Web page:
The Bill of Rights and Incorporation
Explores incorporation of the Bill of Rights against the states as provided for in the Fourteenth Amendment. Highlights the controversies about incorporation as well as significant incorporation cases.
What is Incorporation?
The Fourteenth Amendment was originally written to ensure that freed slaves would be treated as citizens, but, in the twentieth century, the Supreme Court used the amendment’s Equal Protection and Due Process Clauses to expand the protections provided in the Bill of Rights to the states. This concept of extending, called incorporation, means that the federal government uses the Fourteenth Amendment and the Bill of Rights to address limitations on liberty by states against their citizens. This lesson explores the significance of this amendment and incorporation and its effects on our constitutional structure.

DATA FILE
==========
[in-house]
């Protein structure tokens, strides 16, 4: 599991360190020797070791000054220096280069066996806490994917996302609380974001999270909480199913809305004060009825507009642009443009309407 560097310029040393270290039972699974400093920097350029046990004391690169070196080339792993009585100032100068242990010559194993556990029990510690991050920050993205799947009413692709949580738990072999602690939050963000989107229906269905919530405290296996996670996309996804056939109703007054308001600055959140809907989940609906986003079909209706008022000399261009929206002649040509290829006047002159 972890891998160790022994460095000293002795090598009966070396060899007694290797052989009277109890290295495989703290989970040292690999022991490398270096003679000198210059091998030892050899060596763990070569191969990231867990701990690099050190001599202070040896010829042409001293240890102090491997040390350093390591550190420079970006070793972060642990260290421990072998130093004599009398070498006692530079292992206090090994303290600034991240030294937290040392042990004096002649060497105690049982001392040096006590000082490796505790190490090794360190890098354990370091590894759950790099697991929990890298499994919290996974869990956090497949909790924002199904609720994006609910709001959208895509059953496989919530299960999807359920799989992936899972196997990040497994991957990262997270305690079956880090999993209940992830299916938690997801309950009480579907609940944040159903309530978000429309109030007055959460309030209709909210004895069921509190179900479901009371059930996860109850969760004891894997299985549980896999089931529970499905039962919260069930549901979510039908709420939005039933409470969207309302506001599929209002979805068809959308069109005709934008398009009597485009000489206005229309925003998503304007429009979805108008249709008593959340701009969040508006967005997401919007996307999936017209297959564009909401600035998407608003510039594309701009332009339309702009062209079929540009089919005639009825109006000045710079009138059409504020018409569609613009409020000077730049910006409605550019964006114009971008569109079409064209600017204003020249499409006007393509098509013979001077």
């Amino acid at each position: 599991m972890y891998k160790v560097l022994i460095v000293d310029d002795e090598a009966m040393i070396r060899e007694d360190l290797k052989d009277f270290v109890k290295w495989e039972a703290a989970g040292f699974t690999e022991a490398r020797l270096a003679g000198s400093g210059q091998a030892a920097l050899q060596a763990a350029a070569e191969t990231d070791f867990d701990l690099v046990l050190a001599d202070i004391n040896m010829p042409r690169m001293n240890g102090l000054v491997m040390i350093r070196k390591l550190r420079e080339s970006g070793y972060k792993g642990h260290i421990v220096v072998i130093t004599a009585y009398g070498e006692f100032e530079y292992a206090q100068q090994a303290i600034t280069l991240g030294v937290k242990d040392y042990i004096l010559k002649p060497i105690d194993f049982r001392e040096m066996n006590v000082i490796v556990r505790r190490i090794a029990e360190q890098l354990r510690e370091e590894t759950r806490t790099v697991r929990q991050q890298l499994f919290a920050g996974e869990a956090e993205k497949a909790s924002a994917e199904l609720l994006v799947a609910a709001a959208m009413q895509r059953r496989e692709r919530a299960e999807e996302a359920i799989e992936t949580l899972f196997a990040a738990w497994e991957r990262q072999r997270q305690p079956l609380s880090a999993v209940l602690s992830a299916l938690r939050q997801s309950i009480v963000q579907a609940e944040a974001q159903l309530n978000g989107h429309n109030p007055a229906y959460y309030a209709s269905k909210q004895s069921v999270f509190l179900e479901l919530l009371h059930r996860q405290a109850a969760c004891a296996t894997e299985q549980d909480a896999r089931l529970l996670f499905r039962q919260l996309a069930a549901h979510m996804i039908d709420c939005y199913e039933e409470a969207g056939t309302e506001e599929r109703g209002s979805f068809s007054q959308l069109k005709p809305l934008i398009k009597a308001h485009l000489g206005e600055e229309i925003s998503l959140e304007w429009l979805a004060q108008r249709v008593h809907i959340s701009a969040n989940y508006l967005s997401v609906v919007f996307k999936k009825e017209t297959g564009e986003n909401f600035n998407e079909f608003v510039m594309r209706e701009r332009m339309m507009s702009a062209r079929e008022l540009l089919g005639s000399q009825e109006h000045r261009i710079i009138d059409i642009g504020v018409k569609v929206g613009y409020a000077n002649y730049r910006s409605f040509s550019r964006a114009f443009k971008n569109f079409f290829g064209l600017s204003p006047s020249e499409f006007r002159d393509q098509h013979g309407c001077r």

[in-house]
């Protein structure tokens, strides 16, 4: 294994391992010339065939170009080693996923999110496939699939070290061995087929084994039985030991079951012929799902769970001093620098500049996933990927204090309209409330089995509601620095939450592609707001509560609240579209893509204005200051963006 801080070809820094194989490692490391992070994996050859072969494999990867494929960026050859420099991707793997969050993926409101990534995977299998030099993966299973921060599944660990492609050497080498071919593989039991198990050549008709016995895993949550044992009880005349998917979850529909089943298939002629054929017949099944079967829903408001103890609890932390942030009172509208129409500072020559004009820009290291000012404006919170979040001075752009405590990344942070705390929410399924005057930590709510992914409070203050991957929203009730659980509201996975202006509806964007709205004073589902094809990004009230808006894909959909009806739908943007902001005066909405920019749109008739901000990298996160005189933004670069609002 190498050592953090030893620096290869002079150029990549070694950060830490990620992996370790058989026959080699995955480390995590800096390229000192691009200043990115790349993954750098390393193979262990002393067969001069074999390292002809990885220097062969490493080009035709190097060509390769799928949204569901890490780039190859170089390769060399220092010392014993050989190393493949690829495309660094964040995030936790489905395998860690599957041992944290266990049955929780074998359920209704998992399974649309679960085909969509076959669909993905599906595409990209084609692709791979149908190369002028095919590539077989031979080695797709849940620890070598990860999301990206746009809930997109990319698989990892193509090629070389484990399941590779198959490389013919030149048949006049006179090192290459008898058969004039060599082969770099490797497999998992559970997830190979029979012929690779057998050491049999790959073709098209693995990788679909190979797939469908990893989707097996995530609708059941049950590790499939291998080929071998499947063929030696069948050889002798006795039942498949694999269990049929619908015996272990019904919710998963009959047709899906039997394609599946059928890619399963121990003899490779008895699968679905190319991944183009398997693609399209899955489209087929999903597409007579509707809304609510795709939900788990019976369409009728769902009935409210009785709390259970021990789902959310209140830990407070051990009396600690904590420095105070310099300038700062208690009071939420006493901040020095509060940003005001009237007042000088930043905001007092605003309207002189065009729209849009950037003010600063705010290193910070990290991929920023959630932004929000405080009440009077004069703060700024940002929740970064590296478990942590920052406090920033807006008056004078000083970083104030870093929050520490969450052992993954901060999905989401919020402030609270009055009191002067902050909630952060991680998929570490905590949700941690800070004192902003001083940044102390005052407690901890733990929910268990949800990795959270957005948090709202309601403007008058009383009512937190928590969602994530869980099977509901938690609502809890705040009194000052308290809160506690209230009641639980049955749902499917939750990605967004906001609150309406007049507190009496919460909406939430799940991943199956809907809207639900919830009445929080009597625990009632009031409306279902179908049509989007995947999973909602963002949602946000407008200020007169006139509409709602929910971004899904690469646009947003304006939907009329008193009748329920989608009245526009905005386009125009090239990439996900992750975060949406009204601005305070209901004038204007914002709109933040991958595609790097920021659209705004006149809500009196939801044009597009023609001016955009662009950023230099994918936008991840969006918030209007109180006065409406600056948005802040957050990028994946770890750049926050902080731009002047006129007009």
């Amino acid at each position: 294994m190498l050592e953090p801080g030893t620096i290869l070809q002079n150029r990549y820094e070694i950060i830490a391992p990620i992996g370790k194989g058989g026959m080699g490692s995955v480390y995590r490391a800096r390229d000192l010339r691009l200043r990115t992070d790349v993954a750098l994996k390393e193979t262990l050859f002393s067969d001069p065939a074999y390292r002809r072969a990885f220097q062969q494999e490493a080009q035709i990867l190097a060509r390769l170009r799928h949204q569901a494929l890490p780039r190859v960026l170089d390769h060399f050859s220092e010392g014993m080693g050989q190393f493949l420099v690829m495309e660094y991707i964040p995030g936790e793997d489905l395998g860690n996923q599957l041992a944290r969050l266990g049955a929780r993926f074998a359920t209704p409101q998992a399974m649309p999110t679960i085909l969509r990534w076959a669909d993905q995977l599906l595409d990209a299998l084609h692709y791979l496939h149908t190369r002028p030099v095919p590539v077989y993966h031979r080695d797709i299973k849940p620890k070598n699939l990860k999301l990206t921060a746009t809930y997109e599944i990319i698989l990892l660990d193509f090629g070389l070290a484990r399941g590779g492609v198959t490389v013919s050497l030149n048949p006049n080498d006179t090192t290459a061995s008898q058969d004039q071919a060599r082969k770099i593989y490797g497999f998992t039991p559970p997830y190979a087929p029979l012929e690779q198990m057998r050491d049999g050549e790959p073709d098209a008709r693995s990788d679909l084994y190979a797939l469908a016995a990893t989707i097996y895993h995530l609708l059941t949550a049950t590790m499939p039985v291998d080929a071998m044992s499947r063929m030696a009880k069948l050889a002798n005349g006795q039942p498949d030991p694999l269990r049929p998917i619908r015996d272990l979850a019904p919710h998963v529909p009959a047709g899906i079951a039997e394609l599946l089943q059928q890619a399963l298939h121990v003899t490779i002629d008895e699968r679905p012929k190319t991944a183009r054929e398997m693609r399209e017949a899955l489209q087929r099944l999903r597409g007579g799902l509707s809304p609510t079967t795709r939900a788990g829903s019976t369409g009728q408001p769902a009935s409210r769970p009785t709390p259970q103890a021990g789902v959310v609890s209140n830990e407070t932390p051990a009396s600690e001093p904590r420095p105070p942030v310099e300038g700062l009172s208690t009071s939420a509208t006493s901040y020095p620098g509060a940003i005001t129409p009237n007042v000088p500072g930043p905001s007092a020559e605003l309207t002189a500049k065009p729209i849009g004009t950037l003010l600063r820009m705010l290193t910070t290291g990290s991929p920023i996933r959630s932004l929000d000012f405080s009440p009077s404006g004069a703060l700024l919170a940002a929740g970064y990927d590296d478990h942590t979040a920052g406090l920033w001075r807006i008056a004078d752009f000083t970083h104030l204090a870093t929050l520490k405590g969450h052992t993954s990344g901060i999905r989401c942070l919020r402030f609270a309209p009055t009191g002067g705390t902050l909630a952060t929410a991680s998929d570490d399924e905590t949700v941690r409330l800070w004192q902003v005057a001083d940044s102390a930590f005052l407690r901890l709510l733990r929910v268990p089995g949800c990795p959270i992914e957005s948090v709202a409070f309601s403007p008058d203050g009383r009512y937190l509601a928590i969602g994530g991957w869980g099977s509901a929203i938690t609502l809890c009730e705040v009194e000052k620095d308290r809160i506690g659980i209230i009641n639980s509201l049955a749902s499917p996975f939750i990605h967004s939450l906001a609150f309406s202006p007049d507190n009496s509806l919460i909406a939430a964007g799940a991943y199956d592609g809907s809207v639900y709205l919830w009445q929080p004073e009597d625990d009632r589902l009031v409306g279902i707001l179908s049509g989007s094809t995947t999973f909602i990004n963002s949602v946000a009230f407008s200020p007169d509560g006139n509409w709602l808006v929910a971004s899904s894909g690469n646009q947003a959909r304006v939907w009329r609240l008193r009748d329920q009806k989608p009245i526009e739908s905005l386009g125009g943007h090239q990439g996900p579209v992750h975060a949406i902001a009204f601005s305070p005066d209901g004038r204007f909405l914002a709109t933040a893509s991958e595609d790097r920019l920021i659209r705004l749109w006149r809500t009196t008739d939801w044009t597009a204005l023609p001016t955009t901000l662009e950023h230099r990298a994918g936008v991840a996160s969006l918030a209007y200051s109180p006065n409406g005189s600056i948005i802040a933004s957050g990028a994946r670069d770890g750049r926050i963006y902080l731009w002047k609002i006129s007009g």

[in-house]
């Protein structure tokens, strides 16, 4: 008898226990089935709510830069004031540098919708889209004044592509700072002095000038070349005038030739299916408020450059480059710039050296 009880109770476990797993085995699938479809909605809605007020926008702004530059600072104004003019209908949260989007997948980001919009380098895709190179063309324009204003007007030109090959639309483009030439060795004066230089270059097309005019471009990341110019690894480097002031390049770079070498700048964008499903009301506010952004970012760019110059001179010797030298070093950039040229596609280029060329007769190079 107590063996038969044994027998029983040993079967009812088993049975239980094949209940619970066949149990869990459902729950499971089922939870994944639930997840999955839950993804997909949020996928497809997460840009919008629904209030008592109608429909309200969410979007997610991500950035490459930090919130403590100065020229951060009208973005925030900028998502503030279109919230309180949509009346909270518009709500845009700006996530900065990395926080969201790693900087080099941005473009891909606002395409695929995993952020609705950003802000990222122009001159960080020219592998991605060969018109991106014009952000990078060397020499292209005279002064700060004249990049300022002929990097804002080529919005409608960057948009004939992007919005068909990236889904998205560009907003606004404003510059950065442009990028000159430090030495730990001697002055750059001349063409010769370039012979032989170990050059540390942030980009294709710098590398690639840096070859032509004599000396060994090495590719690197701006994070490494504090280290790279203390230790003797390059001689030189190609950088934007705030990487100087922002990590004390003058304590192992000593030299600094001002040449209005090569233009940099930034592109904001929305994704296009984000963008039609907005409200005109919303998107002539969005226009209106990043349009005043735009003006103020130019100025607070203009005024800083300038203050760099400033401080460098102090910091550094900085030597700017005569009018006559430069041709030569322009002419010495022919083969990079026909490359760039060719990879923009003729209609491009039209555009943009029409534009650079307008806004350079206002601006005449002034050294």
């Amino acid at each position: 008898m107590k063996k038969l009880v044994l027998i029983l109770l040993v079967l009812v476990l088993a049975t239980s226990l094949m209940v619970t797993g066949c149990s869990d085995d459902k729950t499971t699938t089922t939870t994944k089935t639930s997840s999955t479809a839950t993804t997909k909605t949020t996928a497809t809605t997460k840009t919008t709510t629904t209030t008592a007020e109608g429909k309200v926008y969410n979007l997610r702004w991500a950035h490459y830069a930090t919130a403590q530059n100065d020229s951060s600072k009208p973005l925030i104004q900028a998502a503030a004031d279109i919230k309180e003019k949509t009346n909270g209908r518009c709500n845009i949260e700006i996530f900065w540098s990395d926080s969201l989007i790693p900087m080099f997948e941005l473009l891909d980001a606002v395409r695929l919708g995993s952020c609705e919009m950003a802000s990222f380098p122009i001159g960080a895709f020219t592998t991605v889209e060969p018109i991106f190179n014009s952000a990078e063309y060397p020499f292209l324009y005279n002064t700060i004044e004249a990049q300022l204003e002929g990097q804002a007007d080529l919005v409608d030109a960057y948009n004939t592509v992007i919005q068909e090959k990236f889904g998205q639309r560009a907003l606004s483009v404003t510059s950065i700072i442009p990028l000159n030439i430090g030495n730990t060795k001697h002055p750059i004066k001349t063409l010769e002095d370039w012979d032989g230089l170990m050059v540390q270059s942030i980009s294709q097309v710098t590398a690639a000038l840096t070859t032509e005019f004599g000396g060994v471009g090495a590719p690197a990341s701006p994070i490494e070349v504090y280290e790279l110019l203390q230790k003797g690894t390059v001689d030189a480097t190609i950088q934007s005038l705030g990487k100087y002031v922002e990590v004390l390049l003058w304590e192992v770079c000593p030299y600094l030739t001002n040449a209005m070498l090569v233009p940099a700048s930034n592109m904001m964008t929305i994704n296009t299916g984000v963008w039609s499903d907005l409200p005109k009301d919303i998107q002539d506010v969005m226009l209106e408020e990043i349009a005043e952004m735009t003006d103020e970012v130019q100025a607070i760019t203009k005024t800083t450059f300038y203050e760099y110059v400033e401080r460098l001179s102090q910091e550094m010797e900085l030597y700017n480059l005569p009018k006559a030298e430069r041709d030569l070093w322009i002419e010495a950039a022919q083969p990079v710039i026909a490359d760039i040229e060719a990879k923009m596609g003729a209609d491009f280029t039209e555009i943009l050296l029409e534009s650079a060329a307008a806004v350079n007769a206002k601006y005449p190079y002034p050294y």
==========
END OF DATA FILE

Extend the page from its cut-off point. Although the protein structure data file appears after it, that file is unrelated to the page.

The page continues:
The people delegate certain powers to the national government, while the states retain other powers; and the people, who authorize the states and national government, retain all freedoms not delegated to the governing bodies.
Inalienable / Natural Rights
Freedoms which belong to us by nature and can only be justly taken away through due process.